Municipal Election Nets High Voter Turnout
More than half of the town’s 6,079 registered voters turned out on November 7 to vote in the most recent municipal election, with a strong showing for local Democrats. “I was so impressed with our community and the overall turnout,” said First Selectman-elect Mica Cadozo in a conversation after the election. “It was so refreshing and exciting.”
This year was the first time that the town conducted its municipal election on Election Day in November, along with most other municipalities across the nation. Up until last year, the town voted on the first Monday in May. The voter turnout of some 54.9 % is indeed much higher than the 37.6% who voted in May 2021, but whether that is attributable to the November date is an open question. Clearly, the electorate was motivated.
Total votes cast was 3,338, a number that includes 267 absentee ballots and 17 new registrations the day of the vote. Bethany, which also switched from a May to a November election, also saw an unusually high voter turnout, increasing from 49% two years ago to more than 55% this year. In Orange on the other hand, which has been voting in November all along, the turnout of close to 46% has been slightly lower than two years ago.
Cardozo prevailed with 58 % of the votes cast over Marty Halprin, a political Unaffiliated who was endorsed by the Republican Party. The result gives Cardozo considerable political leverage at the onset of an administration that will face intractable challenges – such as keeping taxes in check while solving Beecher Road School’s short-term and long-term needs, and figuring out the future for the Country Club of Woodbridge – all while the town is being sued for its allegedly discriminatory zoning rules.
Board of Selectmen: Democrats also retained their majority on the Board of Selectmen (BOS), although the number of newcomers among the six selectmen is bound to create a new dynamic. Republican incumbent David Vogel (1,421) will continue to serve on the board, along with Unaffiliated Andrea Urbano (1,483), who is currently serving on the Agricultural Commission. Another member on the Agricultural Commission, Massaro Farm Director Steve Munno, also was elected to the Board of Selectmen (1,791). Incumbent Democratic Selectwoman Sheila McCreven was re-elected (1,788) to the board. Maria Madonick, a Democrat (1,811), will move from her spot as Board of Education vice chair to join the Selectmen. Javier Aviles, a Republican, received 1,370 votes, which was not enough to be seated.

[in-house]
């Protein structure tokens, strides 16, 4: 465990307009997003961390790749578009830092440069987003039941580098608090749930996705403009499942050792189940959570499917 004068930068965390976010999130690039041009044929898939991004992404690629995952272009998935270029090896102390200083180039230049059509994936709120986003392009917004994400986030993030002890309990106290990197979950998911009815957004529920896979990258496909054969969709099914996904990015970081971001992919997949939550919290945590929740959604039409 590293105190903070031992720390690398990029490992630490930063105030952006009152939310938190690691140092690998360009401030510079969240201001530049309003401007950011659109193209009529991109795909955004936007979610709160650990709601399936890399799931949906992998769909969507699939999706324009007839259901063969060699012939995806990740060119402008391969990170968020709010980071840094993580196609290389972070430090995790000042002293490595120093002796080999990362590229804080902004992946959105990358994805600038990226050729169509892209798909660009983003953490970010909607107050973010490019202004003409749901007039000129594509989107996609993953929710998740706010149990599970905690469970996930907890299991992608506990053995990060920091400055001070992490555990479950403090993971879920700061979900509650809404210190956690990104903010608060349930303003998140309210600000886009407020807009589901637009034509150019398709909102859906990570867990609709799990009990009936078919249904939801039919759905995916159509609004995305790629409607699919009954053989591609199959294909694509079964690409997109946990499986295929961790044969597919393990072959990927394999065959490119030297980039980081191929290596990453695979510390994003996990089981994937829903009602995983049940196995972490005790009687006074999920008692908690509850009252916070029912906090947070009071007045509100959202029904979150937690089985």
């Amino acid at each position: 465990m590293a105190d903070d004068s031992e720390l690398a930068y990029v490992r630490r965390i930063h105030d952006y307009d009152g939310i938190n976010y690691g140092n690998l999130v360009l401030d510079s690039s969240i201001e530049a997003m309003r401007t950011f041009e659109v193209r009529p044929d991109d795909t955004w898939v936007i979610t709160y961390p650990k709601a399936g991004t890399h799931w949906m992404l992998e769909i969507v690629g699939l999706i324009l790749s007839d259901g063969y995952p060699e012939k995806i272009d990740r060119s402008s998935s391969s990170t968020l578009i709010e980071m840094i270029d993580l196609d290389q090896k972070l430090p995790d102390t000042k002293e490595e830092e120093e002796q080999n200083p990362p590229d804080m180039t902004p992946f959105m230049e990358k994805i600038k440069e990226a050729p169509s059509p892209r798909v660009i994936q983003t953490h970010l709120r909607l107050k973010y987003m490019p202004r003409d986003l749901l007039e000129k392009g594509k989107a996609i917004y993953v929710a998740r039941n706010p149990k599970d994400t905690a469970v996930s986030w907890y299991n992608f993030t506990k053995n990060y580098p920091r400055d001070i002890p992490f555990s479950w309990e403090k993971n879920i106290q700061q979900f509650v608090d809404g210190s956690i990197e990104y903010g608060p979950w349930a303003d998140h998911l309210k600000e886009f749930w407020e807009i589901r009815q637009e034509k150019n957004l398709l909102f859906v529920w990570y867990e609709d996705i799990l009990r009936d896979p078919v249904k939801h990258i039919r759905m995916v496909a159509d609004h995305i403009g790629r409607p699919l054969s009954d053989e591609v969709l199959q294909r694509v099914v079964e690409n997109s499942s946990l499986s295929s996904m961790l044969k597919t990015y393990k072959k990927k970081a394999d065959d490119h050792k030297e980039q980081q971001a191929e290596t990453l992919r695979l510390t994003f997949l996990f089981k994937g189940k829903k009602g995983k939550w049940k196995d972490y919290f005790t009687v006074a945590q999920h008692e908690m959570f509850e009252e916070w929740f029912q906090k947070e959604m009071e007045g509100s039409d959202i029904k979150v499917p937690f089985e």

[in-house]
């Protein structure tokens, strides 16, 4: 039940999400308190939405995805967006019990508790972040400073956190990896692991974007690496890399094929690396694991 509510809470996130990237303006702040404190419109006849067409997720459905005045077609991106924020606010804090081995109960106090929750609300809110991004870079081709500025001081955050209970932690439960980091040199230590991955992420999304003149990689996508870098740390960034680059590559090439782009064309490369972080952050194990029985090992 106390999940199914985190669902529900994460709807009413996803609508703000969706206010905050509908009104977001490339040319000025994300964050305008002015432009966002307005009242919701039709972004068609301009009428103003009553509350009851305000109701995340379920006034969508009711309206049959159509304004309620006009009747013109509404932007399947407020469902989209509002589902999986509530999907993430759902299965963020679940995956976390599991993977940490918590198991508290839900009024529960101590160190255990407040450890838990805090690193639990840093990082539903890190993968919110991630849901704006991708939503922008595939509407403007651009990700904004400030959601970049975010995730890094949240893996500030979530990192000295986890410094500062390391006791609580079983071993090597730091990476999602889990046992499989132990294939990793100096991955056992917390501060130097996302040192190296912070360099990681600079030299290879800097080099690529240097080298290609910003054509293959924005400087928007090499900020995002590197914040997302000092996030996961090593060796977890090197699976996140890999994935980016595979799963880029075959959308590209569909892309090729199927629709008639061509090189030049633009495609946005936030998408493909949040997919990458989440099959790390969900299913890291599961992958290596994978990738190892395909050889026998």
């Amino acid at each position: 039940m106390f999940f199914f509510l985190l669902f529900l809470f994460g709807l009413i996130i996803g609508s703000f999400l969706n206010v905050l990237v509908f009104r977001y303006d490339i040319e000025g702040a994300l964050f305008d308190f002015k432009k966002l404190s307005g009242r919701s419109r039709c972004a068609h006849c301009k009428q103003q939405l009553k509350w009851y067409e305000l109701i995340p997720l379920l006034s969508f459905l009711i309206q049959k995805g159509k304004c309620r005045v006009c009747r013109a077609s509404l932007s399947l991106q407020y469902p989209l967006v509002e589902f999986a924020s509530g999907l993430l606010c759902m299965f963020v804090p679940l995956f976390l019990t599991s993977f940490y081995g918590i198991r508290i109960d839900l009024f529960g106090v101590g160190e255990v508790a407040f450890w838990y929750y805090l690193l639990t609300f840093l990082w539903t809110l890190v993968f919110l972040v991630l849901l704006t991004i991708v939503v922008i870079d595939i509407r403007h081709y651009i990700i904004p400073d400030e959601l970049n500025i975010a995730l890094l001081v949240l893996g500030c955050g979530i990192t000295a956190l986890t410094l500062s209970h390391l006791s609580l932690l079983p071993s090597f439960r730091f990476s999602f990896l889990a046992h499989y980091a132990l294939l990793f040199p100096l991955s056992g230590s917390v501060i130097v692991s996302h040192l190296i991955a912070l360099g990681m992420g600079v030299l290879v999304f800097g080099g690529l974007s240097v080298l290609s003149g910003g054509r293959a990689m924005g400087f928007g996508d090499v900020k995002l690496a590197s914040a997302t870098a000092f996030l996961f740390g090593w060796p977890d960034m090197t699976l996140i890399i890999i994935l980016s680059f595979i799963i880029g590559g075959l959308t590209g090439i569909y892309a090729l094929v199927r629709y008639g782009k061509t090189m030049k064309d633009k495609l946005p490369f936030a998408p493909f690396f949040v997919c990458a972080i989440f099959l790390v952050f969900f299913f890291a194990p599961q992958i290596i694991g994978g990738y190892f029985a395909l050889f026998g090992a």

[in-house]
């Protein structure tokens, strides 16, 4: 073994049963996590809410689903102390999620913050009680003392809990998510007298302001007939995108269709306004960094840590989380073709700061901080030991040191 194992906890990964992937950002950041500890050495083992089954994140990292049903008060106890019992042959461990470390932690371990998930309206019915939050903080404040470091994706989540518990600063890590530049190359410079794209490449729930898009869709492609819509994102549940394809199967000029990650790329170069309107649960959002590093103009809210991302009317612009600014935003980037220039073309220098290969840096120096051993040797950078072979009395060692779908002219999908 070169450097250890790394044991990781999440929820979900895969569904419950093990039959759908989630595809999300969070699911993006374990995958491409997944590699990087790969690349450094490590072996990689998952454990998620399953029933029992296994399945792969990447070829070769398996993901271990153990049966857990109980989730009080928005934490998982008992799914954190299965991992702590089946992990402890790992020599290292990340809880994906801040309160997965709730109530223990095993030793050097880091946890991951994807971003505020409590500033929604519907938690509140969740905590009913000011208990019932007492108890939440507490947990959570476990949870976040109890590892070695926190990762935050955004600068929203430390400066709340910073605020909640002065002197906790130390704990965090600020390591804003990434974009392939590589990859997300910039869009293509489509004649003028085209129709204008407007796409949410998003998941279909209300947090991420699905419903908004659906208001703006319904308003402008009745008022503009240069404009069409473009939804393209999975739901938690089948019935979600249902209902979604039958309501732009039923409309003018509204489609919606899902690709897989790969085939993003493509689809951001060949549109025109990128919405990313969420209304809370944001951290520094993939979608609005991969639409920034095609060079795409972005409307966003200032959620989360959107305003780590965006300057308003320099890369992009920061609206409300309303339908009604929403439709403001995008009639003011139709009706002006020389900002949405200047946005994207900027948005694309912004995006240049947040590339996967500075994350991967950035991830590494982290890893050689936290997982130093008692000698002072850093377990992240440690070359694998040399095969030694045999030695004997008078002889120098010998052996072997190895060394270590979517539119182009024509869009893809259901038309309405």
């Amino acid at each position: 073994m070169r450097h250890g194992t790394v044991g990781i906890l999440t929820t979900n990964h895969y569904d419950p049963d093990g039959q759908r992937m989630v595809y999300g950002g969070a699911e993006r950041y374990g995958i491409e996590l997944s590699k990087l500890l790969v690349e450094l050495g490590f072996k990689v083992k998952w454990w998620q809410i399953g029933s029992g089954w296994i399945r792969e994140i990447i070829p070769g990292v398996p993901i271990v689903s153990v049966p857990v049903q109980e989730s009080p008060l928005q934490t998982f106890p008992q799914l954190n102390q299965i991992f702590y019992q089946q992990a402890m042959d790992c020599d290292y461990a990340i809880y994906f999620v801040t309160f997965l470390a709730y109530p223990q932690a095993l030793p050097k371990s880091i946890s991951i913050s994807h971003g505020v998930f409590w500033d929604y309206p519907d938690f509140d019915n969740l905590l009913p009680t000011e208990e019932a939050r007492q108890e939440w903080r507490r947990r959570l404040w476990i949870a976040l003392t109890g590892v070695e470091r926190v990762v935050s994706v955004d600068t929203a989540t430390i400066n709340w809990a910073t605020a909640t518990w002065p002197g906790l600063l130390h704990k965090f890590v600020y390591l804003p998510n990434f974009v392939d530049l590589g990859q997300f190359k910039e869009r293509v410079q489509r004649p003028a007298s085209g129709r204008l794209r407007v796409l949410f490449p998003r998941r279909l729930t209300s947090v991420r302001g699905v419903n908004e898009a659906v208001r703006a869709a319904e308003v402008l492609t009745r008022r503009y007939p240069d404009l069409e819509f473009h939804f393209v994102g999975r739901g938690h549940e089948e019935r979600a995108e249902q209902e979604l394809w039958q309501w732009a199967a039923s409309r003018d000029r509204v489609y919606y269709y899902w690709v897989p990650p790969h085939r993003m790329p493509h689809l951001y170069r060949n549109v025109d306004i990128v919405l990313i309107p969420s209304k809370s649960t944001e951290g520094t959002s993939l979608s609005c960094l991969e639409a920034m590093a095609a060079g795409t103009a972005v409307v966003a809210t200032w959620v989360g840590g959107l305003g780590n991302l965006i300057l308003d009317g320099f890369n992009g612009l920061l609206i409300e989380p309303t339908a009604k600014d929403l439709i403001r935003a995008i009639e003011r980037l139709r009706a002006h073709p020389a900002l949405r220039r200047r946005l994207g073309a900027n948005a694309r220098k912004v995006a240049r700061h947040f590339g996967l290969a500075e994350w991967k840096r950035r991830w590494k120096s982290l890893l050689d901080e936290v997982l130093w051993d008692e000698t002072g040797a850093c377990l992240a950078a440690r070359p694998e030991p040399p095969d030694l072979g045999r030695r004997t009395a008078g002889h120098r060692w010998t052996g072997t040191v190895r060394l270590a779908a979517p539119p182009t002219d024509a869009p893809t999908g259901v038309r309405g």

Cardozo embraced him in a warm gesture of friendship when leaving the polling place in the Center gym, expressing regret that they wouldn’t be serving together. Similarly, Cardozo and his challenger, Halprin, shook hands.
“I wished him well,” Halprin said later, adding that a successful administration will be beneficial for all. “If he succeeds, I succeed,” Halprin said. Even so, the election left him with mixed emotions. “There is a lot of emotion around politics,” he said.
In reflecting on the campaign, Halprin said he enjoyed connecting with townspeople, and the conversations that ensued. But some homeowners were not very welcoming, an experience that was discouraging, he said. “We need to start treating each other more kindly,” he said.
Other results: As for the Woodbridge Board of Education, all four of the incumbents will be seated, namely Republican Board Chairman Lynn Piascyk (1,576), Democrat Steven Lawrence (1,777), Democrat Erin Williamson (1,761), and Republican Jeff Hughes (1,343).
Democrat Jeffrey Ginzberg retained his seat on the Board of Assessment Appeals with a high vote of 1,917.
Democrats Shawn Flynn and Kalman Watsky will join the Zoning Board of Appeals; Lauren Francese and Republican Christopher Dickerson will be serving as alternates.
As for the Amity Board of Education, both Woodbridge incumbents, Democrats Patrick Reed and Sudir Karunakaran, retained their seats with 1,885 and 1,846 votes, respectively. However, in Bethany Democrat Jennifer Turner lost to her Republican challenger, Donna Schlank, which will turn the regional board to a Republican majority.
Next steps: The terms for the newly elected officials will start on January 1, 2024. It is unclear when the new Board of Selectmen will convene to appoint members to all the other boards and committees, such as the Board of Finance and members of the Town Plan and Zoning Commission. Candidates will be brought forward by the two town committees, and voted on by the Selectmen. The swearing-in ceremony is expected to take place before the start of the new year.
In the meantime Cardozo will be busy preparing for the issues that the town leaders will be facing right away, such as developing a capital plan and a 2024-25 budget. One of the immediate challenges for the new board will be to determine options for the Country Club and “making sure we move forward with a plan,” he said.
Cardozo also is hoping to leverage the work of the 2030 Task Force that has been working with a planner to suggest improvements to the Village District in an effort to make it a more attractive and accessible business location. “It is a great team under the leadership of Chris Dickerson and Susan Jacobs,” he said. The work of this group “demonstrates what we can do when we work together,” Cardozo said.